Wlliam Gilmore Simms
The Cub of the Panther: A Hunter Legend of the ''Old North State'' >> Book Fourth / Chapter One: Twelve Years of the Life of ''The Cub'' >> Page 191

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Page 191

Novel (Romance) | The University of Arkansas Press | 1997
Transcription TWELVE YEARS 191
Mrs. Fairleigh was quite a lawyer. Of course, he was told of the death
of Rose.
"There was a child, I believe," said the virtuous mother; "but I stu-
diously forebore all inquiries. The less we know of these things the bet-
ter. The child is dead, I fancy; and there's an end of it."
But that was not the end of it, as we shall see; nor was the child dead
very far from it. The "Cub of the Panther" grew and flourished. Suckled
at the breasts of Mattie Fuller, along with her own child, the Cub grew
strong, as if he had derived aliment and character from the very disas-
trous circumstances which attended his birth.
At the end of two years, and at the time of Mrs. Fairleigh's return from
Europe, with her son and his bride, the little urchin was toddling all
about; moving as stealthily as a cat, and prying into every hole and cor-
ner. Small of frame, he was yet lithe and muscular, bold and hardy. His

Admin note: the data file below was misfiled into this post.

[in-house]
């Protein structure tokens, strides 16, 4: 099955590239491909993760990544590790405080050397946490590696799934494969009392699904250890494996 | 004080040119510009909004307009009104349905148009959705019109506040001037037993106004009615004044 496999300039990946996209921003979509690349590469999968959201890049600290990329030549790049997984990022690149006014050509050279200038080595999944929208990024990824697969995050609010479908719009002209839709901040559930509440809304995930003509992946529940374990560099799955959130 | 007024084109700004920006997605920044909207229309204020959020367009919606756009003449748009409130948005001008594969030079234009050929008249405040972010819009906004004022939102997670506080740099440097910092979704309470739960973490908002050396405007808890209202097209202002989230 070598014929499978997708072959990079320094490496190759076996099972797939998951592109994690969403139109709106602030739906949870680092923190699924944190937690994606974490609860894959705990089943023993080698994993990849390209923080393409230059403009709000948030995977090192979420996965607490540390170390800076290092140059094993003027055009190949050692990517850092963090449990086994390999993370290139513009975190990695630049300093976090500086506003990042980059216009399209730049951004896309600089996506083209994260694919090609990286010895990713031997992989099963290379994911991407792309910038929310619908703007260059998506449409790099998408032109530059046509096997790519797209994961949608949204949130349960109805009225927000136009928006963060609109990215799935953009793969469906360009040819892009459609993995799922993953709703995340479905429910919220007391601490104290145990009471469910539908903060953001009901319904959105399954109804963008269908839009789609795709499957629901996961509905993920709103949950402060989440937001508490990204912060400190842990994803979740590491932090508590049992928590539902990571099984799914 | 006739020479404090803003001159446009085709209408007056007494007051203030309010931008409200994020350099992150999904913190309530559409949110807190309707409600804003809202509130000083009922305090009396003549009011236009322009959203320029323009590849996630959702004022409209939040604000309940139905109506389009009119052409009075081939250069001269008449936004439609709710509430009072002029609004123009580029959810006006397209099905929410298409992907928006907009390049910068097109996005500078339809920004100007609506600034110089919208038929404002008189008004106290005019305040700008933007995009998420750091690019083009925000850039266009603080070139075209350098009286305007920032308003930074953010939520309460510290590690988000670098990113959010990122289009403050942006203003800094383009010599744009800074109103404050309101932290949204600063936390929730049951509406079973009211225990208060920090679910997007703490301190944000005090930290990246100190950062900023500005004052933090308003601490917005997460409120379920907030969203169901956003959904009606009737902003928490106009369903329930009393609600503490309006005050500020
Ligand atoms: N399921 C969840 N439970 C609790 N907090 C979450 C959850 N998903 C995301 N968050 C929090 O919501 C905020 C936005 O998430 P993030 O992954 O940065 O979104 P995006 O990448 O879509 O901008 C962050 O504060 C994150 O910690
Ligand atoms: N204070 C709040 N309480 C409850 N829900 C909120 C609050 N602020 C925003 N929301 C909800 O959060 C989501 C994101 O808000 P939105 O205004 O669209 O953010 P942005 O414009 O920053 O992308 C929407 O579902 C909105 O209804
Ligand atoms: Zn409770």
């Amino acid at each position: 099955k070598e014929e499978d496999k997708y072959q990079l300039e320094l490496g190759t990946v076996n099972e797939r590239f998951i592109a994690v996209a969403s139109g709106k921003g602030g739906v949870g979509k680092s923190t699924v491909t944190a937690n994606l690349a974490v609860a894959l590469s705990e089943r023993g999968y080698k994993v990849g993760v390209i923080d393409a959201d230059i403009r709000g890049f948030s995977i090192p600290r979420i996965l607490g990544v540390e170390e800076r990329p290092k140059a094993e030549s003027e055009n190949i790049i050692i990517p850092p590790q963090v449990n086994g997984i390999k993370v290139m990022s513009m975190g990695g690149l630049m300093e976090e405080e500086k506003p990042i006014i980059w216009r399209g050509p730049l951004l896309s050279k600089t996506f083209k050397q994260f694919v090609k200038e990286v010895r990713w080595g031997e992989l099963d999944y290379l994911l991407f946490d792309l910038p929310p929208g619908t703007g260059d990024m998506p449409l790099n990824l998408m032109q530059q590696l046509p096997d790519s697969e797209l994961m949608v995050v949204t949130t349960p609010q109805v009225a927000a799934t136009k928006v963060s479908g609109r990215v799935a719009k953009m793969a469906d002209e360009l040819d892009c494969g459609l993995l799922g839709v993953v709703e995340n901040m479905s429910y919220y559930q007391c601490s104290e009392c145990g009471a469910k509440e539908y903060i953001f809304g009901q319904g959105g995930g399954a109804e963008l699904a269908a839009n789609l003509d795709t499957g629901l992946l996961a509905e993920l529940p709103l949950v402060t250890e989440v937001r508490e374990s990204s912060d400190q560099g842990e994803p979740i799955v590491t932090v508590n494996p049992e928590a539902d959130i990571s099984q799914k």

limbs were singularly well knit together, and his temperament seemed to
promise great energy and activity. Meanwhile, growing with his growth
the token of the panther, upon his forehead, grew more and more won-
derfully distinct. The whole outline of the beast was as clearly marked
as if photographed as if impressed in his very blood; as doubtless it
was. It was remarked that, in his fits of childish passion, and these were
frequent, the colors of his mark would deepen, and seemed to glow as
if with fire; the tawny outlines dilating into absolute redness with every
Mike Baynam, to the great annoyance of Mattie, made a great pet of
the child, who followed him about the house, as devotedly as any of his
hounds. Aunt Betsy, who had come to live with Mattie Fuller, after the
burial of her sister and Rose, seemed equally disposed to spoil the urchin,
and her unwise indulgence of him was frequent subject of controversy
among the women. We should not omit to mention, that the day after
Rose's funeral, Mrs. Fairleigh sent over to the mother, (being as yet igno-
rant of her death) the trunk of Rose, with all her little possessions of
wardrobe and trinkets, minus those few specimens which the horrid
housekeeper, Mrs. Sweetzer, had abstracted for her own uses.
The cottage at Rosedale had been sold, and bought by Mike Baynam,
and in process of time, after certain additions had been made to the
place, the whole family, Sam and Mattie Fuller, Mike Baynam, good old
Aunt Betsy, and the two children, were all removed from the mountain
cabin, where they had dwelt so long, to that more commodious and com-
fortable home, which nestled snugly along the mountain side.
Here Mike and Sam continued the life of the hunter; the former, sub-
dued to a grave quietude of demeanor; never being seen to laugh; and